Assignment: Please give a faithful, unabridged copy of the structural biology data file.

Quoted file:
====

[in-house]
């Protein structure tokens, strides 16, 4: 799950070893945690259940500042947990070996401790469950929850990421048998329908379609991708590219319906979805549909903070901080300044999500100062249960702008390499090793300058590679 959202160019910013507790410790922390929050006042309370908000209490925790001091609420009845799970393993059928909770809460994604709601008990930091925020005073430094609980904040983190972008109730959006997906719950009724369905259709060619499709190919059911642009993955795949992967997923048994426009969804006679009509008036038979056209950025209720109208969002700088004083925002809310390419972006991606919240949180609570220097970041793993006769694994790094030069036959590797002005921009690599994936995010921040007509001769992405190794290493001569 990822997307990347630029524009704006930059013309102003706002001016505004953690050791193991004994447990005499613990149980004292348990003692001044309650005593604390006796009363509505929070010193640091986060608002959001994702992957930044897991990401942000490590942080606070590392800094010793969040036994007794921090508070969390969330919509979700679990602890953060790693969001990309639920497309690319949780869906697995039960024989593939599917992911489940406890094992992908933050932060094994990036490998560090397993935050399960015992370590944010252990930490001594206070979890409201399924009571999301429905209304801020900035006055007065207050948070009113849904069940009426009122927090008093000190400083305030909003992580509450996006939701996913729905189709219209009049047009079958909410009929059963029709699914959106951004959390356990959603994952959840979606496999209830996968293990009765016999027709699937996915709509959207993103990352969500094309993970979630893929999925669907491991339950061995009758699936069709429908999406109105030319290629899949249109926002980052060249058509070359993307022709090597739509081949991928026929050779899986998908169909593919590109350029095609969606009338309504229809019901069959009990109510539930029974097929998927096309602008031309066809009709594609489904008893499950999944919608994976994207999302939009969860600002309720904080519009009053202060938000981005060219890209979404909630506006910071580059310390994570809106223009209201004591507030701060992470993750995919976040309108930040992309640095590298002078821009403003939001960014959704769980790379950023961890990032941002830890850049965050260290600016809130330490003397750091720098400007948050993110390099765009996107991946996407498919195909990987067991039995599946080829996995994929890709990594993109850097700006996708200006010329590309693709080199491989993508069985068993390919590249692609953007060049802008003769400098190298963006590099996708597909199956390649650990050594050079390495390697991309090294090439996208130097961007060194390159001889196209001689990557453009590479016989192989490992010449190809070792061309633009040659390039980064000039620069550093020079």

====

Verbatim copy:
[in-house]
């Protein structure tokens, strides 16, 4: 799950070893945690259940500042947990070996401790469950929850990421048998329908379609991708590219319906979805549909903070901080300044999500100062249960702008390499090793300058590679 959202160019910013507790410790922390929050006042309370908000209490925790001091609420009845799970393993059928909770809460994604709601008990930091925020005073430094609980904040983190972008109730959006997906719950009724369905259709060619499709190919059911642009993955795949992967997923048994426009969804006679009509008036038979056209950025209720109208969002700088004083925002809310390419972006991606919240949180609570220097970041793993006769694994790094030069036959590797002005921009690599994936995010921040007509001769992405190794290493001569 990822997307990347630029524009704006930059013309102003706002001016505004953690050791193991004994447990005499613990149980004292348990003692001044309650005593604390006796009363509505929070010193640091986060608002959001994702992957930044897991990401942000490590942080606070590392800094010793969040036994007794921090508070969390969330919509979700679990602890953060790693969001990309639920497309690319949780869906697995039960024989593939599917992911489940406890094992992908933050932060094994990036490998560090397993935050399960015992370590944010252990930490001594206070979890409201399924009571999301429905209304801020900035006055007065207050948070009113849904069940009426009122927090008093000190400083305030909003992580509450996006939701996913729905189709219209009049047009079958909410009929059963029709699914959106951004959390356990959603994952959840979606496999209830996968293990009765016999027709699937996915709509959207993103990352969500094309993970979630893929999925669907491991339950061995009758699936069709429908999406109105030319290629899949249109926002980052060249058509070359993307022709090597739509081949991928026929050779899986998908169909593919590109350029095609969606009338309504229809019901069959009990109510539930029974097929998927096309602008031309066809009709594609489904008893499950999944919608994976994207999302939009969860600002309720904080519009009053202060938000981005060219890209979404909630506006910071580059310390994570809106223009209201004591507030701060992470993750995919976040309108930040992309640095590298002078821009403003939001960014959704769980790379950023961890990032941002830890850049965050260290600016809130330490003397750091720098400007948050993110390099765009996107991946996407498919195909990987067991039995599946080829996995994929890709990594993109850097700006996708200006010329590309693709080199491989993508069985068993390919590249692609953007060049802008003769400098190298963006590099996708597909199956390649650990050594050079390495390697991309090294090439996208130097961007060194390159001889196209001689990557453009590479016989192989490992010449190809070792061309633009040659390039980064000039620069550093020079």